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Ricky Ponting

'Champions Trophy wins rank just behind World Cups and Ashes wins'

As Australia look to defend their title, their former captain Ricky Ponting remembers highlights from the previous editions

October 19, 2012

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Ricky Ponting shows his emotion after reaching three figures, Australia v England, 1st semi-final, Champions Trophy, Centurion Park, October 2, 2009
Ponting's favourite Champions Trophy innings: his unbeaten hundred in the 2009 semi-final against England © Getty Images
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Players/Officials: Ricky Ponting
Series/Tournaments: ICC Champions Trophy
Teams: Australia

How important is the ICC Champions Trophy for players?
It's a very important tournament for the player when you consider that the 50-over game has been a bit maligned over the last few years, with how big T20 cricket has become so quickly. The big tournaments you play in are the ICC World Cup and the Champions Trophy, so it's a very big and important event for the players.

And the fans?
I think the fans place it in the same regard as the players, especially the way the Champions Trophy is formatted now, with fewer teams than originally. I remember when I started playing Champions Trophy, almost all of the Associate nations were playing. In the UK in 2004, we played USA in the group stage - the game was over six overs, [us] chasing just 65. It was a pretty ordinary advertisement for the game, but the last tournament in South Africa in 2009 was the best run, and the most well-organised ODI tournament that I've been a part of.

Fans appreciate the shorter and compressed format as there are no real wasted games - the best eight teams are playing each other, the tournament's done in two weeks or so, and they get to see high-quality cricket in every game.

How important is the one-day game to the future of cricket?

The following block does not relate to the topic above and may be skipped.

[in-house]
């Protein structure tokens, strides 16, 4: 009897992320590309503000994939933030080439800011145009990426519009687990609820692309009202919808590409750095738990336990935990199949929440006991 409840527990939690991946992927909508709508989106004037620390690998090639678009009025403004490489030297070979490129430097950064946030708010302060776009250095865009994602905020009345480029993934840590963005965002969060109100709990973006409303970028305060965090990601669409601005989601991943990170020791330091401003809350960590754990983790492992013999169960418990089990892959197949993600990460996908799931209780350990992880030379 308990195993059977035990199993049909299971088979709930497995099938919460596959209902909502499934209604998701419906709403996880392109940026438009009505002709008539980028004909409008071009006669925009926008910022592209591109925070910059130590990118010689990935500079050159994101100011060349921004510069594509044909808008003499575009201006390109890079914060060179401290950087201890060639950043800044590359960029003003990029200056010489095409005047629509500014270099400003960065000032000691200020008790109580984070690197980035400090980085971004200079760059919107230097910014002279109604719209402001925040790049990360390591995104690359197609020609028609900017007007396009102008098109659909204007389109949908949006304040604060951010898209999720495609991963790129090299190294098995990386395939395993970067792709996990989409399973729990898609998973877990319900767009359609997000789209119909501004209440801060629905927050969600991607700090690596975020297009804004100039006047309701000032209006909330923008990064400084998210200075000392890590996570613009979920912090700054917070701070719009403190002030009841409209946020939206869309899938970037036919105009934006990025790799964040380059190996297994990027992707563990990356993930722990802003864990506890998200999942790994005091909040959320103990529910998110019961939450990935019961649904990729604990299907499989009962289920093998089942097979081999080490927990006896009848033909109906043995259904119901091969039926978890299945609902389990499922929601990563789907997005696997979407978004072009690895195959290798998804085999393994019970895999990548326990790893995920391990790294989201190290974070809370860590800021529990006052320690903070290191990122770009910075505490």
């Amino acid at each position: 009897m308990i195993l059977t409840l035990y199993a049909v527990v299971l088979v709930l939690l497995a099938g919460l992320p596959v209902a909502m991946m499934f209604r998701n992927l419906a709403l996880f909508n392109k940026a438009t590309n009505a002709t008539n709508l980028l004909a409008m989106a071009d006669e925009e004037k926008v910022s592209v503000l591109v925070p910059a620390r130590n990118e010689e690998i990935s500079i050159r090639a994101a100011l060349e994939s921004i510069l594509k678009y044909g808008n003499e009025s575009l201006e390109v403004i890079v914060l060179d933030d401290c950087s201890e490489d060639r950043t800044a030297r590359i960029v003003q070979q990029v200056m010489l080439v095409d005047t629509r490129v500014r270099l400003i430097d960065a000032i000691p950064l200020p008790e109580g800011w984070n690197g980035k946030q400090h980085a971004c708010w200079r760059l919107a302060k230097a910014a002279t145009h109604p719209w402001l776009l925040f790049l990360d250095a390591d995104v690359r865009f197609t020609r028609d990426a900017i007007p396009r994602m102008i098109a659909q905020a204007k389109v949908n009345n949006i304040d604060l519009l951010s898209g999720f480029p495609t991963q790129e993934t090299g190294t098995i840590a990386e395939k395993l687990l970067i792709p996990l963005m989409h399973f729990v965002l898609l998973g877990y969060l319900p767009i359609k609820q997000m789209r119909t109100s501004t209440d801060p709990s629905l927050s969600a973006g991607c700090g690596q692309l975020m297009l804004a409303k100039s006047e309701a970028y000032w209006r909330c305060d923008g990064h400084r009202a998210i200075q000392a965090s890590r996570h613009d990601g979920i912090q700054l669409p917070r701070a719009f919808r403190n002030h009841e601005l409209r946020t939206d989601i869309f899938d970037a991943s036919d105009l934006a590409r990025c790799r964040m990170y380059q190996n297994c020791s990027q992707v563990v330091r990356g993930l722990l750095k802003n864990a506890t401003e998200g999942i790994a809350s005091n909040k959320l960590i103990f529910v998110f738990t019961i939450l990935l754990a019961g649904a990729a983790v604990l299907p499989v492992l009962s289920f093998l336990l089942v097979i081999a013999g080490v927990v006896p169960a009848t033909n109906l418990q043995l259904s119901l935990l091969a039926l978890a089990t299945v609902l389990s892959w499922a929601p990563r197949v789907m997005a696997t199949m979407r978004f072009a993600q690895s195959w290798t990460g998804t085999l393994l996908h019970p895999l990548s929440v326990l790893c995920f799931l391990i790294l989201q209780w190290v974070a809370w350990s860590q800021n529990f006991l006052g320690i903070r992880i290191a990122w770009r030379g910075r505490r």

ODI cricket is in a really interesting phase right now. I love 50-over cricket and I love Test cricket - they are my two favourite forms of the game. But you can see how just how big and how important the T20 game has become for world cricket in only a short period of time.

One-day cricket is certainly important in Australia's eyes, with us hosting the next World Cup. The one-day game is vitally important to this country. But I think it'll be really interesting to see what does happen to the 50-over game. I think the roles between T20 and 50-over cricket will probably be reversed - eventually we'll be playing more T20 and less 50-over cricket.

You captained Australia to victory in the previous two ICC Champions Trophy tournaments. How do the titles rank in terms of your career achievements?
They rank very highly, probably just behind World Cups and Ashes Test wins. The Champions Trophy eluded us for quite a while - the first few I played in were knockout tournaments and we got knocked out early on. When we were in India, beating West Indies in the final in 2006 was very special to us. Then we beat New Zealand in South Africa in 2009, which was a very good tournament for the team - we snuck through the whole tournament undefeated, despite a bit of a scare versus Pakistan in the last group game.

What is your best memory of playing in the tournament?
I have lots of fond memories of the Champions Trophy. My favourite was probably the 2009 final - it was a bit of a nail-biting final, although we got across the line four wickets down. Callum Ferguson injured his knee in the final, so we were a batsman down, chasing runs, and we lost a couple of early wickets. Shane Watson scored another hundred [after his hundred in the semis] and saw us home.

We went through that tournament undefeated, so that's very memorable. Thankfully, for me, we did that on a few occasions in World Cups and the Champions Trophy - and that's a pretty hard thing to do in one-day cricket.

You are the fifth leading run scorer in the history of the tournament, with 593 in 18 innings. What was your favourite innings in the ICC Champions Trophy?
My hundred in 2009 against England in the semis. We had to chase a reasonable total [257] at Centurion. Watto and I put on 252, and we chased it one wicket down. Watto ended up with 136 not out and I made 111 not out. The enormity of the situation - chasing a big total, being the captain, making a hundred and winning one down - that was one of my biggest highlights.

You've played, and won, the most matches as captain and have a win ratio of 80%. Are you proud of that achievement?
Yes, I'm very proud of that record. The last couple of tournaments we played some very good one-day cricket. Captain's records are only a reflection of how good their team and how good their players are - so I've got to be thankful for that.

Who were the toughest five bowlers you have ever faced in one-day international cricket?
Wasim Akram, Curtly Ambrose, Shaun Pollock, Murali and Malinga. The generation I've played in has some of the all-time great bowlers.

That list obviously doesn't include your formidable Australian bowling attack, which was crucial to your success, wasn't it?